My parents were astonished when I was born with a tail. My mother respected the narrative it held; she refused to let the doctors remove it. My father shrugged. He never bowed to day-to-day decisions.
When I was eight, I asked my mother, ‘Why don’t my friends have tails?’She said people are afraid of difference. ‘Don’t be too quick to conform to others’ ideals,’ she said. She chopped her fingers as if they were a pair of scissors.
Her words bemused me but her snip, cut, snip made me giggle.
When I was twelve, Martha Karn called me a freak and my mother a liar. I ran home and burst into her study. Papers spiralled upwards in a malformed helix.
‘Why didn’t you let them cut it off?’
She caught my tears. ‘It can’t be removed as easily as you might think. Besides, it wasn’t my choice to make.’
‘I want it gone,’ I said. ‘I want to be like everyone else.’
‘Wait until you’re older.’ She stroked my hair. The fabric of her blouse was full of the scent of highlighter pens, books and dust.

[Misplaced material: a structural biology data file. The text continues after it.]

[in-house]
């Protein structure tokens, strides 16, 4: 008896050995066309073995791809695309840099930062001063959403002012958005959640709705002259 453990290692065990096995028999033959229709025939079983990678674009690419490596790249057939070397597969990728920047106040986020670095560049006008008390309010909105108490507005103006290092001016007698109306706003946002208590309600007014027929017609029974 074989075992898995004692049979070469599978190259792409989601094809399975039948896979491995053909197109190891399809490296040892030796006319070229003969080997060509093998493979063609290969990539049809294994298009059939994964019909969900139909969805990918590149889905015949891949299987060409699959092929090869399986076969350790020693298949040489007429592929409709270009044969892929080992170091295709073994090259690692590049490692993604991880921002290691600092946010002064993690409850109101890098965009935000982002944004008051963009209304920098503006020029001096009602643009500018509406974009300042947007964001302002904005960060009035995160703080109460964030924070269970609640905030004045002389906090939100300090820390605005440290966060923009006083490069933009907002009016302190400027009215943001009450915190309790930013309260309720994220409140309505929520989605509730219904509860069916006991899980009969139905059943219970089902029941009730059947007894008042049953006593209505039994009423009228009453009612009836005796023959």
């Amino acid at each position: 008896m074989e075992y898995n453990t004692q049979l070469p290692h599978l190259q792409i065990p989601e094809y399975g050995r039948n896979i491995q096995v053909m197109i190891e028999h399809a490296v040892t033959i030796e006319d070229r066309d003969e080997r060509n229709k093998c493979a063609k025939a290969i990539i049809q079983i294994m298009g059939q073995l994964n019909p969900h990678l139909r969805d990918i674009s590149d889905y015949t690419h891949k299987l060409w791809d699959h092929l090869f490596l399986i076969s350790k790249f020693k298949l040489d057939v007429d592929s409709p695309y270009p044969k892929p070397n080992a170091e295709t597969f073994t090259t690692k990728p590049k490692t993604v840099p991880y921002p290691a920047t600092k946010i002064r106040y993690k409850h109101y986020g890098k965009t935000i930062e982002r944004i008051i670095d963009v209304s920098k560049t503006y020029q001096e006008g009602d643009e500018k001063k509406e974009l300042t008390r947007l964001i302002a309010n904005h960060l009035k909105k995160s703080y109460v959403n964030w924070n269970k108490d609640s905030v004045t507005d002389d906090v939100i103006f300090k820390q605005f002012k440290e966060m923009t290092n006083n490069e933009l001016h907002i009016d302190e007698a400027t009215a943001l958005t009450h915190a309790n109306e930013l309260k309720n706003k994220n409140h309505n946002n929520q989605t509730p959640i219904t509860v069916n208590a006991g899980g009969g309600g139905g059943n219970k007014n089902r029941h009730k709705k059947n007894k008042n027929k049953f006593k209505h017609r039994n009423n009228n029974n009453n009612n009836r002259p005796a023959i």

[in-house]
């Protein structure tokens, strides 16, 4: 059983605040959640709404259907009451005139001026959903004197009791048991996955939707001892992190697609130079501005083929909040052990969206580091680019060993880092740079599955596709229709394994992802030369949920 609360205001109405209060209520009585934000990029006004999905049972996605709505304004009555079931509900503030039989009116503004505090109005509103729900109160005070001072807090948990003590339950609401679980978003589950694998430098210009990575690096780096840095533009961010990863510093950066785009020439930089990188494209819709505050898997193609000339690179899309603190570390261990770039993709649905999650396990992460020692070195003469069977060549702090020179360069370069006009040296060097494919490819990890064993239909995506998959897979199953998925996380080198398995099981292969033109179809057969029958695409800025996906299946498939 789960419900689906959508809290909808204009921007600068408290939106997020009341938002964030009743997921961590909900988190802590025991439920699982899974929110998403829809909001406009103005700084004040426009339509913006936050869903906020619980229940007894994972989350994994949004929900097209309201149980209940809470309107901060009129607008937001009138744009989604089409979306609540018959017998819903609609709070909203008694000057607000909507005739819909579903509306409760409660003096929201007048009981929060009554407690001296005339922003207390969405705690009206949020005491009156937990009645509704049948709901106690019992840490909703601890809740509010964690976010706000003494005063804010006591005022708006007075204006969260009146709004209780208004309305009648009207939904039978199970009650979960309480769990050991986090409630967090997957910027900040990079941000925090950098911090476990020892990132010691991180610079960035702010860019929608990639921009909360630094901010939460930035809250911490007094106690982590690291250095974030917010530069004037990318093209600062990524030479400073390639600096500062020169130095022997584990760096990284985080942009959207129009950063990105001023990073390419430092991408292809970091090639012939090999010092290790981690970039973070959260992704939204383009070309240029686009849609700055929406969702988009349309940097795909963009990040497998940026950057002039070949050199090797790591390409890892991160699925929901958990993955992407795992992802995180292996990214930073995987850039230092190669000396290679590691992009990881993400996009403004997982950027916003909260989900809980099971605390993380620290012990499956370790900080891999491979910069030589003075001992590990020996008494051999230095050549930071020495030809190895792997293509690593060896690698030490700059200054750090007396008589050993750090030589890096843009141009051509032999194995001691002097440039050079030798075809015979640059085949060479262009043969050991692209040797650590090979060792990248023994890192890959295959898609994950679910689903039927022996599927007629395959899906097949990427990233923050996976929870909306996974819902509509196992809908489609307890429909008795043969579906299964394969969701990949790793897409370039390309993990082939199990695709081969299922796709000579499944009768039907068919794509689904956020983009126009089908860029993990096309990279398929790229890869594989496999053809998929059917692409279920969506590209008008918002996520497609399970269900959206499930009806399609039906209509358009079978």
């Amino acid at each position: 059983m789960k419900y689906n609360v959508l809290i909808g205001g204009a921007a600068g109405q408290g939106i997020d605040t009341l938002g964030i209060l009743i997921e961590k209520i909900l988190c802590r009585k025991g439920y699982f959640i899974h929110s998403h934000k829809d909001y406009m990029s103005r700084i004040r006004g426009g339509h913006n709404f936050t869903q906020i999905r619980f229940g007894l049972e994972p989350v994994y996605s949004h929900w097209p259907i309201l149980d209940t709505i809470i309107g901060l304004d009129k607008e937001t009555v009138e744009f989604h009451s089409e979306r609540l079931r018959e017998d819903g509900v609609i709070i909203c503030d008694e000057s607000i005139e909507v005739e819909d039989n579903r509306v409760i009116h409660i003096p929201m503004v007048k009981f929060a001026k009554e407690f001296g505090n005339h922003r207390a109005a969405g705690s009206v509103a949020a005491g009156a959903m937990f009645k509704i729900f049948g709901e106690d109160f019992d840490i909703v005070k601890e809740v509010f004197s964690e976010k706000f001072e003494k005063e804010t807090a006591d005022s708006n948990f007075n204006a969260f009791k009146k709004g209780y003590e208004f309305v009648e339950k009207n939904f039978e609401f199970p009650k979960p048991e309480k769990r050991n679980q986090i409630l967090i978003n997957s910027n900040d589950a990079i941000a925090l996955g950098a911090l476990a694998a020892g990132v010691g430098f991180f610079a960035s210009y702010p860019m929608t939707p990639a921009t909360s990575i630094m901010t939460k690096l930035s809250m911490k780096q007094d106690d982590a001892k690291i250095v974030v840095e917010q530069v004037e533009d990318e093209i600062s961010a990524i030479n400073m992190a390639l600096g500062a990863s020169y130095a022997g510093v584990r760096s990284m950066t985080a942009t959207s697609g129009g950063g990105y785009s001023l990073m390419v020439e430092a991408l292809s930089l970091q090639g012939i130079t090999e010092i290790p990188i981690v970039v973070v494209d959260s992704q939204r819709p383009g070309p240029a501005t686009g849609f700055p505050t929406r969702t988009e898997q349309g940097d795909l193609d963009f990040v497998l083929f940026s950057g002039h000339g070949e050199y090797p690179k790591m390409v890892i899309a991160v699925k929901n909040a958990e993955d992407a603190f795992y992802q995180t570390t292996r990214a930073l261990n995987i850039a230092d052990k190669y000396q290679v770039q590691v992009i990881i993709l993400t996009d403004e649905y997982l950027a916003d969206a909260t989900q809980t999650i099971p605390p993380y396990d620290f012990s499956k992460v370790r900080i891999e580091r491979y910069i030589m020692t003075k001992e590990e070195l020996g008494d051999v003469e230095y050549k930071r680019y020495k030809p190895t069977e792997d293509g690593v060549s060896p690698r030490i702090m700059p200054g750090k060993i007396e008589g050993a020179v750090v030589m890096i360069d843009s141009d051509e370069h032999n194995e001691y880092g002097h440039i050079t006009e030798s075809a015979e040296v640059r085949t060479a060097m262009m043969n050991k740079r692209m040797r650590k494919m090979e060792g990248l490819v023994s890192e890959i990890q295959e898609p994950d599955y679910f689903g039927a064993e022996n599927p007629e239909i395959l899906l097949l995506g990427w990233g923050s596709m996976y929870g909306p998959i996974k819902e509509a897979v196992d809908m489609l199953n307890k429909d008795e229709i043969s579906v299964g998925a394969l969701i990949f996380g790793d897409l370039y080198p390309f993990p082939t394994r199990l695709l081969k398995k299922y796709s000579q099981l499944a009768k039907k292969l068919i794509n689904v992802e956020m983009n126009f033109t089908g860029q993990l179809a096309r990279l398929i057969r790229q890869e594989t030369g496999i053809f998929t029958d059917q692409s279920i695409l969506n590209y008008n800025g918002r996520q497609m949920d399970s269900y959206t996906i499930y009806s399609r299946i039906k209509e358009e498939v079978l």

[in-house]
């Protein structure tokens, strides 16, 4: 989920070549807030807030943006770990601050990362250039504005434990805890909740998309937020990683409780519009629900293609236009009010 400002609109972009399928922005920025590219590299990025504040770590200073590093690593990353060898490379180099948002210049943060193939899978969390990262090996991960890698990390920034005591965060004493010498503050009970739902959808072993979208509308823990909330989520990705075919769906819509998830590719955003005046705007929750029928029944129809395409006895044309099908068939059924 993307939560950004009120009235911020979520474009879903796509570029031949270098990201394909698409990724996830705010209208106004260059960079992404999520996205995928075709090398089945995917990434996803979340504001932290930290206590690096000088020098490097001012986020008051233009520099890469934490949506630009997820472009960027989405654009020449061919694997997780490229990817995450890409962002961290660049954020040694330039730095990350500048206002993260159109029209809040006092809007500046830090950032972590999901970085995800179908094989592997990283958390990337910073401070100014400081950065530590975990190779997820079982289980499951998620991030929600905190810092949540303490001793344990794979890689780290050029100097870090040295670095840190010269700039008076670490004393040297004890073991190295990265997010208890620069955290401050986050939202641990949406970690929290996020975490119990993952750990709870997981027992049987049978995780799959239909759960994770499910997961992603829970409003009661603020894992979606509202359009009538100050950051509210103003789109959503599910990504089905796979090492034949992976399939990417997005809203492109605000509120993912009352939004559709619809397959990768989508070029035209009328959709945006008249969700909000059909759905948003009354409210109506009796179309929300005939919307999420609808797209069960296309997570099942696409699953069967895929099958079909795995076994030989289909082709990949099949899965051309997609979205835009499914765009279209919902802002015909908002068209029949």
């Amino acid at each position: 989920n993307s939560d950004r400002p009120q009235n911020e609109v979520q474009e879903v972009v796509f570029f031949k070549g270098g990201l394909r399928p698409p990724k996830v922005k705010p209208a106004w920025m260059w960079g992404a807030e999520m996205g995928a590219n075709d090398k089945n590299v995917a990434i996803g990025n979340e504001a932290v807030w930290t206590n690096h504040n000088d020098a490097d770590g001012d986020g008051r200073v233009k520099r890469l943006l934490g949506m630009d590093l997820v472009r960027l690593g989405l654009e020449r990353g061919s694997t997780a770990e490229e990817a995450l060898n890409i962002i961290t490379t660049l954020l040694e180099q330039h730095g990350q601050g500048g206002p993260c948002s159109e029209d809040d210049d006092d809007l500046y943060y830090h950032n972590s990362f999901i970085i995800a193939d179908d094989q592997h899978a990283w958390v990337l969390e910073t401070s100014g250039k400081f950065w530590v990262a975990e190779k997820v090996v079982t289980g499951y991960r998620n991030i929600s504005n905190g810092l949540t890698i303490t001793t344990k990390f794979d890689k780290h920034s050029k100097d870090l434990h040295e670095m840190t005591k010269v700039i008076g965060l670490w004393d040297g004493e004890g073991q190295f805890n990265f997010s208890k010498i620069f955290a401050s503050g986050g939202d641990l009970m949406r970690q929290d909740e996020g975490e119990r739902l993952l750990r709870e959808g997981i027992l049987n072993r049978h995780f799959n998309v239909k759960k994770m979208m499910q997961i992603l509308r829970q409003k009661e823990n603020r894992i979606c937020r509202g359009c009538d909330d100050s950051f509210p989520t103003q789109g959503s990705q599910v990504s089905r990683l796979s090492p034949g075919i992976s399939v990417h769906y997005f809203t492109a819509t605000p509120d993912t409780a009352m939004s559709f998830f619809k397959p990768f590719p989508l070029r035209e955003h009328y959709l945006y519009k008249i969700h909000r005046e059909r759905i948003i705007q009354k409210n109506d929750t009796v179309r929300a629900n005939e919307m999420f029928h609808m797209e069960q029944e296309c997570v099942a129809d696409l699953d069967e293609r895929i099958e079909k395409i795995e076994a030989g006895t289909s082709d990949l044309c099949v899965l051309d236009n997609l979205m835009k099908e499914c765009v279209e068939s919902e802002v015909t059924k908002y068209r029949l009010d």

At sixteen, Marcus Ace pulled up beside me, revved his bike, tugged on my tail and winked. He didn’t care what anyone thought. My friends were jealous we were dating. Then I learned of his brag.
After that, I coiled it beneath dark, baggy jumpers; strangers assumed it was rolls of fat.
At eighteen, I had it removed. My mother wept as hard as when I showed her the engagement ring.
Later, I caught Marcus in bed with my best friend and realised he was no different from anybody else.
If I sit quietly and don’t concentrate too hard, I can sense it shifting from side to side as it puckers the scar etched into my skin.